Your headaches turn out to be hangovers.

Reprinted courtesy: Language Myths, Penguin Press.

Suggested Reading/Additional Resources

  • Dr. Preston writes: The maps and data are taken from my collections. Readers who want an introduction to the folk perceptions of regional speech in the United States may consult my Perceptual Dialectology (Dordrecht: Foris, 1989). A current survey of recent and earlier work in this area (including research from the Netherlands, Japan, Germany, Wales, Turkey and France) appears under my editorship as A Handbook of Perceptual Dialectology (Beverly Hills, CA: Sage, 1997). The quotations from New Yorkers are taken from William Labov’s seminal work on NYC speech, The Social Stratification of English in New York City (Arlington, VA: The Center for Applied Linguistics, 1966). The work on Oregon has been carried out by Laura Hartley and is reported in Oregonian Perceptions of American Regional Speech (East Lansing, MI: MA thesis, Department of Linguistics and Languages, Michigan State University, 1996).
  • A quantitative method for calculating linguistic insecurity is first introduced in Labov’s work cited above but refined and extended to gender in Peter Trudgill’s ‘Sex, covert prestige and linguistic change in the urban British English of Norwich’ in Language in Society 1 (1972), pp. 179-95. A good introduction to the techniques and principal findings of the study of language attitudes (and to the functions of language for ‘status’ and ‘solidarity’) may be found in Ellen Bouchard Ryan and Howard Giles (eds.), Attitudes Towards Language Variation (London: Arnold, 1982).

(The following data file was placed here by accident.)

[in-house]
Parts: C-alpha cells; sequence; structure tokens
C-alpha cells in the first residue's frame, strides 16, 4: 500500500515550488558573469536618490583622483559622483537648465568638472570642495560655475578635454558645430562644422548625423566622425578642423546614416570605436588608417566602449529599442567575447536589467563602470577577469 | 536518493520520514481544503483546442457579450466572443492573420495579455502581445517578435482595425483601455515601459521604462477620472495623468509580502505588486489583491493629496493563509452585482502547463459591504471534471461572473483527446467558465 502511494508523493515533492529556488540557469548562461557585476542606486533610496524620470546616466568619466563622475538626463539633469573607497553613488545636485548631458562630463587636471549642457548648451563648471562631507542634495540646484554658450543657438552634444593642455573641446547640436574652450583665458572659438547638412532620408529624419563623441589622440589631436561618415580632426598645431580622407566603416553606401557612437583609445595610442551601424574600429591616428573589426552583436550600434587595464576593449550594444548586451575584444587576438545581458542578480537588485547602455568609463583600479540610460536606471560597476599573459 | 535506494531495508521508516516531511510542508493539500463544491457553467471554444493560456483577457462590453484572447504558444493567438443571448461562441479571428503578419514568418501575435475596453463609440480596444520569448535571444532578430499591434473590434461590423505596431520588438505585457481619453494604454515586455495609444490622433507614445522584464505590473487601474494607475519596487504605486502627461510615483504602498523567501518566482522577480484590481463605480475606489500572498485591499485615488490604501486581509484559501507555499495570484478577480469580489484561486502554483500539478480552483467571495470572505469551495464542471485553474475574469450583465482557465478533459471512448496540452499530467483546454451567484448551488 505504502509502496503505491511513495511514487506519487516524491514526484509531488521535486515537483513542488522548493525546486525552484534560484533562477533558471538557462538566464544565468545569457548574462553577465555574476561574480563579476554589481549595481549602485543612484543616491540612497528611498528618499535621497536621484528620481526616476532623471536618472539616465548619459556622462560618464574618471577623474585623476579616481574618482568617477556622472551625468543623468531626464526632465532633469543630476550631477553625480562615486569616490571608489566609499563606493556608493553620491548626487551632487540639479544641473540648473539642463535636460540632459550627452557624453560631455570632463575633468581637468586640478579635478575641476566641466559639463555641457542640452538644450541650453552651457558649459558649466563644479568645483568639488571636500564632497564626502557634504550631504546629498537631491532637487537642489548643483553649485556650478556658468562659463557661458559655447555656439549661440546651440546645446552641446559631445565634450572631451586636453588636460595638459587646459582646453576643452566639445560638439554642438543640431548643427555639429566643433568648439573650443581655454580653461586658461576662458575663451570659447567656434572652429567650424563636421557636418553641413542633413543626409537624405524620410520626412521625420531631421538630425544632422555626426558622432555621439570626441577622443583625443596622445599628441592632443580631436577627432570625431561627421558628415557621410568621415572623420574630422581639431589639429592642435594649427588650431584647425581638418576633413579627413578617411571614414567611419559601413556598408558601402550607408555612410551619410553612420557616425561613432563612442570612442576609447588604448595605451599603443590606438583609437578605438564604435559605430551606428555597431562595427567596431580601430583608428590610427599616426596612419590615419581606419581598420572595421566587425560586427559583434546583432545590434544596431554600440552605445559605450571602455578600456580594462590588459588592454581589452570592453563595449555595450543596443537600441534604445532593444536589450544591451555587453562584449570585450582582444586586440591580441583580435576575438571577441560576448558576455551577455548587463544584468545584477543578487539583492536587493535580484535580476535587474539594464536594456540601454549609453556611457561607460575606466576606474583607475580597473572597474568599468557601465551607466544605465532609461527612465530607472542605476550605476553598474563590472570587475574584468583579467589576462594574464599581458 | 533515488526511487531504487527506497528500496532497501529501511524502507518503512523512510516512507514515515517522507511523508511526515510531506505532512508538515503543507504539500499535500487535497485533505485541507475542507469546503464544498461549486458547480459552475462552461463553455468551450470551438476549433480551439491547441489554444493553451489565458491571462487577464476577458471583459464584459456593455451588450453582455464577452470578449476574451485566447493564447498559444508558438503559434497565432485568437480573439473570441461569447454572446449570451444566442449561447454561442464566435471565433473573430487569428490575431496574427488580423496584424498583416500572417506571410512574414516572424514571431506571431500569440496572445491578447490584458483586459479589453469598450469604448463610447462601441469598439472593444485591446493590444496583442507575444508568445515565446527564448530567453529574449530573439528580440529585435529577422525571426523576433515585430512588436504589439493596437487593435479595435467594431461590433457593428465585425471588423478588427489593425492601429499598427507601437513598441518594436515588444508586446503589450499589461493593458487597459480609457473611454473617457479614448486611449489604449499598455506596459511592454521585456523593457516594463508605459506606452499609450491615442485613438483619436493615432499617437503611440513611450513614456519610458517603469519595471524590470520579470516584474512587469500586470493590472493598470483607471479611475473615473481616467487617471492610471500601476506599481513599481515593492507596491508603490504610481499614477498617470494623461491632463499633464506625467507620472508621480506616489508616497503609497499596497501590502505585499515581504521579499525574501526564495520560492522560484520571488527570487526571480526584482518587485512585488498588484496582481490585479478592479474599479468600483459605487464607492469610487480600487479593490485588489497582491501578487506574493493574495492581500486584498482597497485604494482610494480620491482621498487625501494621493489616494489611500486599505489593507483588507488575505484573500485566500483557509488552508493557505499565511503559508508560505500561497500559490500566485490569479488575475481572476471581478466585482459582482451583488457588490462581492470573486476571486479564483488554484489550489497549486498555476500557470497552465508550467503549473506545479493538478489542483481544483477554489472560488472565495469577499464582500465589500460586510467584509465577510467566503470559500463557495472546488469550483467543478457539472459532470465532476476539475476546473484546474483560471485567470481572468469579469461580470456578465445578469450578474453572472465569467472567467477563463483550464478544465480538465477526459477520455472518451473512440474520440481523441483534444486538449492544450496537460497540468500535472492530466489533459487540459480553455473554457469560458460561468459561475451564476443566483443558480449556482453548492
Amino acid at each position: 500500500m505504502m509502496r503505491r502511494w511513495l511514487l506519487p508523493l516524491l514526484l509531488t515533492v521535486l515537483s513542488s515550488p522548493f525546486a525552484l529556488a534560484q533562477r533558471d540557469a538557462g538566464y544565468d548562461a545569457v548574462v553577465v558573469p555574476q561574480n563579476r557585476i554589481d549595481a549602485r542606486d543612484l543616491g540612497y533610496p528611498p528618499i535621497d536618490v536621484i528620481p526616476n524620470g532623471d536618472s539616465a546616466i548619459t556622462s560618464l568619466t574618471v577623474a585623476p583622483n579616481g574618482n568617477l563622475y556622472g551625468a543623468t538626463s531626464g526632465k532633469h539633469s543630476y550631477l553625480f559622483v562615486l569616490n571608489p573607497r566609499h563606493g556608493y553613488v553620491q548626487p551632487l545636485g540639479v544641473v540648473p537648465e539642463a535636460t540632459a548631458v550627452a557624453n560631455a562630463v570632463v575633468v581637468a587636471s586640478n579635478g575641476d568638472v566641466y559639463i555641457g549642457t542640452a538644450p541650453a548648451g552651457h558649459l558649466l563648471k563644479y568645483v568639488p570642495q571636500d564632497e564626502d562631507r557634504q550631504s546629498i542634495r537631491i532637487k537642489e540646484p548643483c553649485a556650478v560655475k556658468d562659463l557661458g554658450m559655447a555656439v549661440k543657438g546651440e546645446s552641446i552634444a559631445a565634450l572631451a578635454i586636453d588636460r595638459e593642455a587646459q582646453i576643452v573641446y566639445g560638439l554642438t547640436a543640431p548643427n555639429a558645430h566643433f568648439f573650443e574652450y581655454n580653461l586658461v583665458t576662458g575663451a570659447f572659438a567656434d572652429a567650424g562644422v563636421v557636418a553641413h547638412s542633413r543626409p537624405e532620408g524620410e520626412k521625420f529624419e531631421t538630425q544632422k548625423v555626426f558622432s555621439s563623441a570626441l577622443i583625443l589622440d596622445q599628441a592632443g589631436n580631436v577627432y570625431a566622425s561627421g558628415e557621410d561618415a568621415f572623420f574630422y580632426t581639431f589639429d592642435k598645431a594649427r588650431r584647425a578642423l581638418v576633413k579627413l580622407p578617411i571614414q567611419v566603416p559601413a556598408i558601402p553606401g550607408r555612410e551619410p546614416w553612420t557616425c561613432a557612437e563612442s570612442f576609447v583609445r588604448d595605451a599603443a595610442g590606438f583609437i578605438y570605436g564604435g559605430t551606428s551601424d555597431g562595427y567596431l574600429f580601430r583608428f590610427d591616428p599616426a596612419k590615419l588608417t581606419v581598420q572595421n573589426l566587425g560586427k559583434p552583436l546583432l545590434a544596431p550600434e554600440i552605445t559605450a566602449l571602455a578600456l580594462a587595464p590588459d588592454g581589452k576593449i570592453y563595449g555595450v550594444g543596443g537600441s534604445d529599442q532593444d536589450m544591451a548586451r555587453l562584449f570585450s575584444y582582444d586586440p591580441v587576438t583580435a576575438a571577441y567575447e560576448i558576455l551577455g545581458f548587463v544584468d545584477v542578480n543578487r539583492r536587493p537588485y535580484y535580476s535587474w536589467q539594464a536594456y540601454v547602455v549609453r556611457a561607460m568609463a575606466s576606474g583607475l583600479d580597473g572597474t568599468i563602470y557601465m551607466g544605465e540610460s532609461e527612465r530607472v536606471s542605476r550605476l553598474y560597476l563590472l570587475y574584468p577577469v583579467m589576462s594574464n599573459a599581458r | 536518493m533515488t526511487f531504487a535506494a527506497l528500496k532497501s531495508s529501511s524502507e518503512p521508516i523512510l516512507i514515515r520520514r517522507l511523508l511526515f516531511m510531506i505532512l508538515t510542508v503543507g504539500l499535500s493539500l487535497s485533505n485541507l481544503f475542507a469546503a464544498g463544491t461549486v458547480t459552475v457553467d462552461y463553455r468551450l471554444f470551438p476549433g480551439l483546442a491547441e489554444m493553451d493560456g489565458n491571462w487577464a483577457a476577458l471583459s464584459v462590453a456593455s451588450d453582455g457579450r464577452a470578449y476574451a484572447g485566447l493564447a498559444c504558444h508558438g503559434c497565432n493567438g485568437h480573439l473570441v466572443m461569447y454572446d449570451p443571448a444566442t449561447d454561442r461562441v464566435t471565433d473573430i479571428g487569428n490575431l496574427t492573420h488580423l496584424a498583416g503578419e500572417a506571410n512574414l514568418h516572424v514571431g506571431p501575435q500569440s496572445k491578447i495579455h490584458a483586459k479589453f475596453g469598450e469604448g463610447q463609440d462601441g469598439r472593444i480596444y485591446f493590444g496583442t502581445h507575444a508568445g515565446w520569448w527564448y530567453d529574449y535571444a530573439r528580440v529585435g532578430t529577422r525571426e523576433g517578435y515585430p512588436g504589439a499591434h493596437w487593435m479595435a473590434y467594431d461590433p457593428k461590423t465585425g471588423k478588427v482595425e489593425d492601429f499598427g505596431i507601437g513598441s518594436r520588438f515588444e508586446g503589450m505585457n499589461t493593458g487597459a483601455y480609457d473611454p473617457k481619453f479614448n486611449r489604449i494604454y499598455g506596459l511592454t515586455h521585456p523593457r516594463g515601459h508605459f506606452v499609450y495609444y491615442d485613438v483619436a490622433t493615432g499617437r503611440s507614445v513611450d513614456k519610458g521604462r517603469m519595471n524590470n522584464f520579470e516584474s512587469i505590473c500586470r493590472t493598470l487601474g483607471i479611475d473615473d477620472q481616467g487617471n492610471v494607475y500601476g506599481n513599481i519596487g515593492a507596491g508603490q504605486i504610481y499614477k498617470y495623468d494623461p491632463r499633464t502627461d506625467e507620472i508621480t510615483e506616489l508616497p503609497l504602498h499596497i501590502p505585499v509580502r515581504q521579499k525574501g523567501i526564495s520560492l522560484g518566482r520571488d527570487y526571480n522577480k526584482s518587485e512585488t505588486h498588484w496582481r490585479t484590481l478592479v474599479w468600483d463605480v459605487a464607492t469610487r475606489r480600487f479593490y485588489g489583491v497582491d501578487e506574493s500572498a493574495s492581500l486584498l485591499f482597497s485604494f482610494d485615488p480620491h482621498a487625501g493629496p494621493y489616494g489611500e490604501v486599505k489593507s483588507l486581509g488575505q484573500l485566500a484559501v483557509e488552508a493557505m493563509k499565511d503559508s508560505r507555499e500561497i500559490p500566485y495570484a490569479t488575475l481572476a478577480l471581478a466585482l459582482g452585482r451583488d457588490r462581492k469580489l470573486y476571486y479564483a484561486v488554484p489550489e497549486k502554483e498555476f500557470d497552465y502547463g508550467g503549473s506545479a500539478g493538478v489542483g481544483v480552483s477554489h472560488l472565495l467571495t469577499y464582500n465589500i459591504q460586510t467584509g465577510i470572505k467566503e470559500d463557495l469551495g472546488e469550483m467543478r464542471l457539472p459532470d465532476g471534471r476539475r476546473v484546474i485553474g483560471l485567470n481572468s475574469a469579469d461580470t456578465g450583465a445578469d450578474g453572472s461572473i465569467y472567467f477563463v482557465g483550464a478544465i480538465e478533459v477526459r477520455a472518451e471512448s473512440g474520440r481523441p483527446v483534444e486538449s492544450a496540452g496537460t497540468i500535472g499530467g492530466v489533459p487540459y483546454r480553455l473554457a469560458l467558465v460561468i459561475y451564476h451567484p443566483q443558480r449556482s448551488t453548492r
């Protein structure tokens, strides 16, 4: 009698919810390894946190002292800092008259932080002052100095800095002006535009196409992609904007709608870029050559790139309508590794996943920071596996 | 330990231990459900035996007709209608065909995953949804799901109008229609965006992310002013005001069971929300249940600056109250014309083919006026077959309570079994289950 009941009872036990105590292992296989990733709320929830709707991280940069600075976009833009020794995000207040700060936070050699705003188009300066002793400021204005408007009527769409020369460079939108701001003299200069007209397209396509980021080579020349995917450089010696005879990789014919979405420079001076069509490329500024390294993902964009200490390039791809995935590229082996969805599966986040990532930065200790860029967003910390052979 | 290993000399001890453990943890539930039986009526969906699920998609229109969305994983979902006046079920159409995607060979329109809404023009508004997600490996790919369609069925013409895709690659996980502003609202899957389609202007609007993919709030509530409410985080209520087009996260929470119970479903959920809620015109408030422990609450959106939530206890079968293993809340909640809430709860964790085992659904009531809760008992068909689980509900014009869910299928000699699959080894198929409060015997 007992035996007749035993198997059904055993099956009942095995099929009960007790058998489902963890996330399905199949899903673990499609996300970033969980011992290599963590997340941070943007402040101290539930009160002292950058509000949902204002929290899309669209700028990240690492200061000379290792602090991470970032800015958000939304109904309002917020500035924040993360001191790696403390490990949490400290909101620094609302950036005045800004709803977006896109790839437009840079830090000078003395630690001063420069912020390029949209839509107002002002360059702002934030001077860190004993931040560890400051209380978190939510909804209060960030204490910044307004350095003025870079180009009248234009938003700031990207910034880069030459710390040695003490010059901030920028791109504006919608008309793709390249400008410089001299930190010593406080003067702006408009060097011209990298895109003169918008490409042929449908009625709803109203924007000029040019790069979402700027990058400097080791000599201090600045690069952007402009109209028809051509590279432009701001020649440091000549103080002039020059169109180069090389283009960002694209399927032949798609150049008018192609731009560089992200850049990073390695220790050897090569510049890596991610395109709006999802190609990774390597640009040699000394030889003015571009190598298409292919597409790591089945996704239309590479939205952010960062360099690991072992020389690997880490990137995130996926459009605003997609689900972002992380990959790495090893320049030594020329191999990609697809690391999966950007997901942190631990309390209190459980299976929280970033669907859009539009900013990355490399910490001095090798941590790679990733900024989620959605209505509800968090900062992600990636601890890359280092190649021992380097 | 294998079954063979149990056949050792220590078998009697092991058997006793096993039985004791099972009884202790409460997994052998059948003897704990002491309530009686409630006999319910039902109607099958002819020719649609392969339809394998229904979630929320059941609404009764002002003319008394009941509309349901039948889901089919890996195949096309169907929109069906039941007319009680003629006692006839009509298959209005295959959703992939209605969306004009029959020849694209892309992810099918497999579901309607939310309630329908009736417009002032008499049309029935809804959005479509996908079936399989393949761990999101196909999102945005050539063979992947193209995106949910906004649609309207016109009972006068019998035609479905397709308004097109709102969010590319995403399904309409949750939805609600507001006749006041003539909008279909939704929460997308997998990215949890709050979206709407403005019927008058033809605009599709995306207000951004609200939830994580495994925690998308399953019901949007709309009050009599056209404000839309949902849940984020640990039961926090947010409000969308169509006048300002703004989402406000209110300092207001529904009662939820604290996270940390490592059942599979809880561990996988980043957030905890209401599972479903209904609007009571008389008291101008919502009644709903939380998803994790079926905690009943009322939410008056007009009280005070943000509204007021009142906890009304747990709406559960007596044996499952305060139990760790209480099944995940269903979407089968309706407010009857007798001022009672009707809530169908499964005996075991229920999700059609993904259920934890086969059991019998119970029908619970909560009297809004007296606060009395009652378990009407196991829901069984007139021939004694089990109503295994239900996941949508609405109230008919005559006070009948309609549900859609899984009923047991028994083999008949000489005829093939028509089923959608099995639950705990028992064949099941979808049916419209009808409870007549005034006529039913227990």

Dennis R. Preston (University Distinguished Professor of Linguistics, MSU; Ph.D., UW-Madison) has been visiting professor at the Universities of Indiana Southeast, Hawaii, Arizona, and Michigan and Fulbright Senior Researcher in Poland and Brazil. He was Co-Director of the 1990 TESOL Institute and Director of the 2003 LSA Institute, both at MSU. He was President of the American Dialect Society (2001-2) and served on the Executive Boards of that Society and the International Conference on Methods in Dialectology, the editorial boards of Language, the International Journal of Applied Linguistics, and the Journal of Sociolinguistics, and as a reader for numerous other journals, publishers, and granting agencies. His work focuses on sociolinguistics, dialectology, and ethnography, and minority language and variety education . His is perhaps best known for the revitalization of folk linguistics, particularly perceptual dialectology, and attempts to provide variationist accounts of second language acquisition. He has directed three recent NSF grants, two in folk linguistics and one in language variation and change and is invited frequently for presentations in both academic and popular venues. His most recent book-length publications are, with Nancy Niedzielski, Folk Linguistics (2000), with Daniel Long, A Handbook of Perceptual Dialectology, Volume II (2002), and Needed Research in American Dialects (2003). He is a fellow of the Japan Society for the Promotion of Science and will be awarded the Officer's Cross of the Order of Merit of the Polish Republic in 2004. He is a recipient of the MSU Distinguished Faculty Award and the Paul Varg Alumni Award of the College of Arts and Letters at MSU.